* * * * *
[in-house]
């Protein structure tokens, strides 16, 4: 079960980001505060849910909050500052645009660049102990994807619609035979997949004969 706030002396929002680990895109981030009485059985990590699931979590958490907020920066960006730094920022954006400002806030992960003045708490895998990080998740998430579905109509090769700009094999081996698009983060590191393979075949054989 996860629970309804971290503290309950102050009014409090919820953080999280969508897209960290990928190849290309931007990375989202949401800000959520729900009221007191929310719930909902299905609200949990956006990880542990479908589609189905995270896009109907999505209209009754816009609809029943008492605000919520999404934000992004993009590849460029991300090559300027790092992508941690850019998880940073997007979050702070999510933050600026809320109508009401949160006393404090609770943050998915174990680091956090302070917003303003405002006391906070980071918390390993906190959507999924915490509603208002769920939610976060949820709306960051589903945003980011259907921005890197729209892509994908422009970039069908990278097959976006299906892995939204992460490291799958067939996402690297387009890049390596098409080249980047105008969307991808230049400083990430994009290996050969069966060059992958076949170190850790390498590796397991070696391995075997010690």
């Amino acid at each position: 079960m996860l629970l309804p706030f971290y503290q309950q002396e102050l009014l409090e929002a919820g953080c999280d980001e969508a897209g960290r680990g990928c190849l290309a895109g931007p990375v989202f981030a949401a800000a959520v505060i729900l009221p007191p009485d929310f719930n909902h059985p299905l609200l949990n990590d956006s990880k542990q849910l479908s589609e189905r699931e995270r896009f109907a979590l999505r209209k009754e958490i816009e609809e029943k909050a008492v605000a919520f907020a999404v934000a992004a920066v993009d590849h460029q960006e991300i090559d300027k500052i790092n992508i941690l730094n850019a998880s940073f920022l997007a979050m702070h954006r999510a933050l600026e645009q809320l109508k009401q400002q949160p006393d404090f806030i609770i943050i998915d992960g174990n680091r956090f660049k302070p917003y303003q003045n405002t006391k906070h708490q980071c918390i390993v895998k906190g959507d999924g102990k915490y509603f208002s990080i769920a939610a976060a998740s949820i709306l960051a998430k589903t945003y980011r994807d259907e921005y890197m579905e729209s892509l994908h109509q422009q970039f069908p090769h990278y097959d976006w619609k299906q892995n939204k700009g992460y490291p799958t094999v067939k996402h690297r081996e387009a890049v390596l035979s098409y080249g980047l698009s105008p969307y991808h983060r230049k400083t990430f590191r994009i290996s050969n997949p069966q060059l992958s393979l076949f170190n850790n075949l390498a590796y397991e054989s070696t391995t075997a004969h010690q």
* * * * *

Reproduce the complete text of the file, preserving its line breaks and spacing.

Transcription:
[in-house]
């Protein structure tokens, strides 16, 4: 079960980001505060849910909050500052645009660049102990994807619609035979997949004969 706030002396929002680990895109981030009485059985990590699931979590958490907020920066960006730094920022954006400002806030992960003045708490895998990080998740998430579905109509090769700009094999081996698009983060590191393979075949054989 996860629970309804971290503290309950102050009014409090919820953080999280969508897209960290990928190849290309931007990375989202949401800000959520729900009221007191929310719930909902299905609200949990956006990880542990479908589609189905995270896009109907999505209209009754816009609809029943008492605000919520999404934000992004993009590849460029991300090559300027790092992508941690850019998880940073997007979050702070999510933050600026809320109508009401949160006393404090609770943050998915174990680091956090302070917003303003405002006391906070980071918390390993906190959507999924915490509603208002769920939610976060949820709306960051589903945003980011259907921005890197729209892509994908422009970039069908990278097959976006299906892995939204992460490291799958067939996402690297387009890049390596098409080249980047105008969307991808230049400083990430994009290996050969069966060059992958076949170190850790390498590796397991070696391995075997010690």
């Amino acid at each position: 079960m996860l629970l309804p706030f971290y503290q309950q002396e102050l009014l409090e929002a919820g953080c999280d980001e969508a897209g960290r680990g990928c190849l290309a895109g931007p990375v989202f981030a949401a800000a959520v505060i729900l009221p007191p009485d929310f719930n909902h059985p299905l609200l949990n990590d956006s990880k542990q849910l479908s589609e189905r699931e995270r896009f109907a979590l999505r209209k009754e958490i816009e609809e029943k909050a008492v605000a919520f907020a999404v934000a992004a920066v993009d590849h460029q960006e991300i090559d300027k500052i790092n992508i941690l730094n850019a998880s940073f920022l997007a979050m702070h954006r999510a933050l600026e645009q809320l109508k009401q400002q949160p006393d404090f806030i609770i943050i998915d992960g174990n680091r956090f660049k302070p917003y303003q003045n405002t006391k906070h708490q980071c918390i390993v895998k906190g959507d999924g102990k915490y509603f208002s990080i769920a939610a976060a998740s949820i709306l960051a998430k589903t945003y980011r994807d259907e921005y890197m579905e729209s892509l994908h109509q422009q970039f069908p090769h990278y097959d976006w619609k299906q892995n939204k700009g992460y490291p799958t094999v067939k996402h690297r081996e387009a890049v390596l035979s098409y080249g980047l698009s105008p969307y991808h983060r230049k400083t990430f590191r994009i290996s050969n997949p069966q060059l992958s393979l076949f170190n850790n075949l390498a590796y397991e054989s070696t391995t075997a004969h010690q």